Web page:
I think it's time we move beyond HTML, cuz it's 2008 & we still get stuff like this:


  • User profile image
    Maddus Mattus

    Any Microsoft 1.0 implementation is a beginning of a journey.

    If you want to be an early adoptor, you have to take all the pains for granted.

    Come back when version 3.0 is out, you will rejoice.

  • User profile image
    Ray7

    Minh said:
    Ray7 said:
    *snip*
    I think it's time we move beyond HTML, cuz it's 2008 & we still get stuff like this:


    Mmm ... folk can still make duff pages using RIA stuff y'know .... in fact the scope for them to do it will be an order of magnitude larger.


  • User profile image
    Minh

    Ray7 said:
    Minh said:
    *snip*
    Mmm ... folk can still make duff pages using RIA stuff y'know .... in fact the scope for them to do it will be an order of magnitude larger.


    Ray7 said:

    folk can still make duff pages using RIA stuff y'know

    Of course, but if they make bad pages, it'd be by design.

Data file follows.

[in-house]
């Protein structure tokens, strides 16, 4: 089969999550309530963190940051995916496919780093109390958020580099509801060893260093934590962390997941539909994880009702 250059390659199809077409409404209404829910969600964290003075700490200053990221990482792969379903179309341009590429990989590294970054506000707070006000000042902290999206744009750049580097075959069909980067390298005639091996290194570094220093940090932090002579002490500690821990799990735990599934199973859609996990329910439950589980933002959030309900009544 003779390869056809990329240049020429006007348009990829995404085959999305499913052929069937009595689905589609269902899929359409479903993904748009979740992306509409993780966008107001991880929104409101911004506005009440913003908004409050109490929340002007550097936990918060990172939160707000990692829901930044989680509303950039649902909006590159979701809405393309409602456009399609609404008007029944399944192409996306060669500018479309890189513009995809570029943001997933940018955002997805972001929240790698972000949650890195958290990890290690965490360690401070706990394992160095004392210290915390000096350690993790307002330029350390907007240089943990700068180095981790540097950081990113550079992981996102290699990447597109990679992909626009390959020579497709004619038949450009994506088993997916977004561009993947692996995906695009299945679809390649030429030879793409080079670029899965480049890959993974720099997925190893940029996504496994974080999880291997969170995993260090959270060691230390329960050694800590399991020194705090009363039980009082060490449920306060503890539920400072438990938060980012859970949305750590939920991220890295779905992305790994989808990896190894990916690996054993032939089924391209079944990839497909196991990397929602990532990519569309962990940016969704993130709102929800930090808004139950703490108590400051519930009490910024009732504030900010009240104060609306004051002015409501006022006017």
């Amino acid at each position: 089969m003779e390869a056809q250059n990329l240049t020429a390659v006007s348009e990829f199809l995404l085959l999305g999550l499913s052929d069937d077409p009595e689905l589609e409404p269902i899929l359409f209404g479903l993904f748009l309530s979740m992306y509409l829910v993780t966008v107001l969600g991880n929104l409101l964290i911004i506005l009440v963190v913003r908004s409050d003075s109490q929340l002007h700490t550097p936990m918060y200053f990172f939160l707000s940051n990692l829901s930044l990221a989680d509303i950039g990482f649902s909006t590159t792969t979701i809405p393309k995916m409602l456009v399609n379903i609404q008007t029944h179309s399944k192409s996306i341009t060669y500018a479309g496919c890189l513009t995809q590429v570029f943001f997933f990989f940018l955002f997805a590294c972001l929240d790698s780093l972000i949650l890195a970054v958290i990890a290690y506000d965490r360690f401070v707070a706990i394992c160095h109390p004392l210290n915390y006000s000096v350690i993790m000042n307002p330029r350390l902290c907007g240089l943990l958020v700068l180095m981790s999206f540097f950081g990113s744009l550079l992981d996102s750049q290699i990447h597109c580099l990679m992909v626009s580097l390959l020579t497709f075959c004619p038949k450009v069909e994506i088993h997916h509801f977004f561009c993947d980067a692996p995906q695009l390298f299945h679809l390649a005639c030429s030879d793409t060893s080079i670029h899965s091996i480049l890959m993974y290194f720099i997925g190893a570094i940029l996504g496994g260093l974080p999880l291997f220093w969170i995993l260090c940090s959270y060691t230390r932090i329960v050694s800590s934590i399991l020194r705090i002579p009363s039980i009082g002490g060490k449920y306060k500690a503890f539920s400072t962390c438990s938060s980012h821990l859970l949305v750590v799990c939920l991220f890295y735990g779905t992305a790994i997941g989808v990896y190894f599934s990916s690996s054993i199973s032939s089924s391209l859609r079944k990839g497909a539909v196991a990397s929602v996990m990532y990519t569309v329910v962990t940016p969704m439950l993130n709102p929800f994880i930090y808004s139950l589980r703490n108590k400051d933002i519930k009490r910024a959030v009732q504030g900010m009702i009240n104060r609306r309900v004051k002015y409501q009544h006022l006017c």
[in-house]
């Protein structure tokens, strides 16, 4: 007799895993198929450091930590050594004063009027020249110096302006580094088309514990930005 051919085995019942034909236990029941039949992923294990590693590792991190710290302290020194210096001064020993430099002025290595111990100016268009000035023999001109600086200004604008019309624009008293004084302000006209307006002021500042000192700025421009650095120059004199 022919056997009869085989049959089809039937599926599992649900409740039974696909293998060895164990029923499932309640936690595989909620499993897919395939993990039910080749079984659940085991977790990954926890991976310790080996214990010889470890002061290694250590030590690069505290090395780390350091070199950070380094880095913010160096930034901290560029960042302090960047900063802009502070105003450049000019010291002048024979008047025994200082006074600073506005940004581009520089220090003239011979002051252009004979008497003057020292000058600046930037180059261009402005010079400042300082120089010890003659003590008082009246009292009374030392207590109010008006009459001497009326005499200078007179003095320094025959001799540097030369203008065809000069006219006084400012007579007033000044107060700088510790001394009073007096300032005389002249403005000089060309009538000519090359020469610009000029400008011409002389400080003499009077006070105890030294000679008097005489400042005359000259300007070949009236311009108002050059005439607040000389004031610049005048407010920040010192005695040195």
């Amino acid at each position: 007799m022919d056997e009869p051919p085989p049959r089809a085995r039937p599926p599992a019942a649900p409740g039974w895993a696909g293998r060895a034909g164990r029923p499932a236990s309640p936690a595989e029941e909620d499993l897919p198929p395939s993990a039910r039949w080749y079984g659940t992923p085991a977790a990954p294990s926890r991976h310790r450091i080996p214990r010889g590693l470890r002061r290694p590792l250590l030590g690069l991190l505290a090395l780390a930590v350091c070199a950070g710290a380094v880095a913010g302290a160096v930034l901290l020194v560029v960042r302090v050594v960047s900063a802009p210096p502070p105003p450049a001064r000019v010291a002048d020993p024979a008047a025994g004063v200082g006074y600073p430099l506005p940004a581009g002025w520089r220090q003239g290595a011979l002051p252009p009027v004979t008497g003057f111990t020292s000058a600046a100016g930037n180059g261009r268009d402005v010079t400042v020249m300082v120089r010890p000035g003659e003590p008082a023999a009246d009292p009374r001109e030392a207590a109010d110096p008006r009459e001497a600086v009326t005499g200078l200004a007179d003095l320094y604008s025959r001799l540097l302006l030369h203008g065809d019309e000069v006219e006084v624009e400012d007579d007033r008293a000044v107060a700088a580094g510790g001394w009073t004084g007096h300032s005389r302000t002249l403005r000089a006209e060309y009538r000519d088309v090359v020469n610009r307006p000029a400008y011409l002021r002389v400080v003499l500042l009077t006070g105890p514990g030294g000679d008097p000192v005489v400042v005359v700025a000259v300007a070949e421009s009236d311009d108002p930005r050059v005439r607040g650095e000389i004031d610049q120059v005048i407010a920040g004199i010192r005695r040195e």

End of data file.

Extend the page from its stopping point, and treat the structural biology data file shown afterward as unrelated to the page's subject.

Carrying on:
I don't think the page above is by design. Devs are bad designer, but not THAT bad.

  • User profile image
    Minh

    Maddus Mattus said:
    Any Microsoft 1.0 implementation is a beginning of a journey.

    If you want to be an early adoptor, you have to take all the pains for granted.

    Come back when version 3.0 is out, you will rejoice.
    Maddus Mattus said:

    Any Microsoft 1.0 implementation is a beginning of a journey.

    If MS wants to compete w/ Apple for brand love, they really can't afford to deploy any Microsoft 1.0 mediocre stuff anymore.

  • User profile image
    Maddus Mattus

    Minh said:
    Maddus Mattus said:
    *snip*

    If MS wants to compete w/ Apple for brand love, they really can't afford to deploy any Microsoft 1.0 mediocre stuff anymore.